GRAND RAPIDS, Mich. (WOOD) — As storms rolled into West Michigan Wednesday morning, emergency managers went to work, making sure the public stayed as safe as possible.

The forecast had them worried. Conditions were ripe for thunderstorms to produce tornadoes, though none were ultimately reported.

“We haven’t really seen that probability of the chance of a tornado for quite some time now,” Kent County Emergency Management Director Matt Groesser said as he intently watched radar images on a laptop screen.

Just before 10 a.m., the National Weather Service began issuing severe thunderstorm warnings. In a conference room at the Kent County Sheriff’s Department, radios buzzed with reports from trained weather spotters.

“We are prepared. We are doing what we can to make sure we’re ready to go in case something bad does happen,” Groesser explained. “We’re not here to be in charge of what’s happening out in the field. This room is basically designed to support and assist the on-scene commander or commanders with that they need, especially if those resources are limited.”

Wednesday’s storms brought in a partial crew to monitor the situation. Major storm damage would have resulted in full activation of the Emergency Operations Center. The EOC has seats for all facets of government — police, fire and emergency medical services, obviously; but people like the county’s legal team also need to be there.

“Like the declaration of an emergency, for example. They are the ones that draft a potential declaration should we get to the point where that would be needed,” Groesser said.

It a team effort, and a large part of that team is made up of a dedicated group of volunteers. Dr. Richard Hodgson, who goes by “Doc,” is a semi-retired physician and member of the volunteer Emergency Services Team, which supports emergency management and first responders in everything from search and rescue to medical response to communications.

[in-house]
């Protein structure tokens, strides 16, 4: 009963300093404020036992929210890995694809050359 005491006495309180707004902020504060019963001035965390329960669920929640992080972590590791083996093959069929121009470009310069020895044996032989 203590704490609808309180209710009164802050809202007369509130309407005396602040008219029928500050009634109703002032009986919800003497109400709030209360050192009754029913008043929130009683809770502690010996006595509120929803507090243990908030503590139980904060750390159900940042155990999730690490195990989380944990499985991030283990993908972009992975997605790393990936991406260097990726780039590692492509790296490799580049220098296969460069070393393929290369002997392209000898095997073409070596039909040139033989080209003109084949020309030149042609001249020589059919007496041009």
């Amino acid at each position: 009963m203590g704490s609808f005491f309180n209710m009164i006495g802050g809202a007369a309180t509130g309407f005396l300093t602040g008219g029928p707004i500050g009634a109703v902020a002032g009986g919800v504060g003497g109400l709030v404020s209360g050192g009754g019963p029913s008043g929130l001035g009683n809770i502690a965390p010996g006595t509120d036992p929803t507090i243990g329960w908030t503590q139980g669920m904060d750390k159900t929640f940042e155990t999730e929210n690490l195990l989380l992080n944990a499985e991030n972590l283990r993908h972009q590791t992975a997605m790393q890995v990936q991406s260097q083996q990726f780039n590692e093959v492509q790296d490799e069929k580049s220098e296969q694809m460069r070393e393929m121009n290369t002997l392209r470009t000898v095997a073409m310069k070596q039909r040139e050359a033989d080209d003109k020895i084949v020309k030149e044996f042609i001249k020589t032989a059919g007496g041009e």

“You name it, if it has to do anything with emergency management, supporting the county, we can be involved at some level,” Hodgson said. “No one’s not qualified. One of the beauties of this is we can train you to do certain things.”

The Kent County Emergency Operations Center at the sheriff's office on April 5, 2023.
The Kent County Emergency Operations Center at the sheriff’s office on April 5, 2023.

On Wednesday morning, they were keeping a close eye on trouble spots on radar and looking for damage reports on social media The volunteer team also helps out with large-scale events, like River Bank Run, where members coordinate communications on the course.

“Some of our members are ham radio operators,” Hodgson said.

He said it’s a great way to give back to the community when that help is most needed.

“It gives you a sense of fulfillment to be able to help other people in a role that’s not compensated in any way other than (with a) thank you,” he said.

You can learn more about volunteering at the Kent County Emergency Services Team’s website.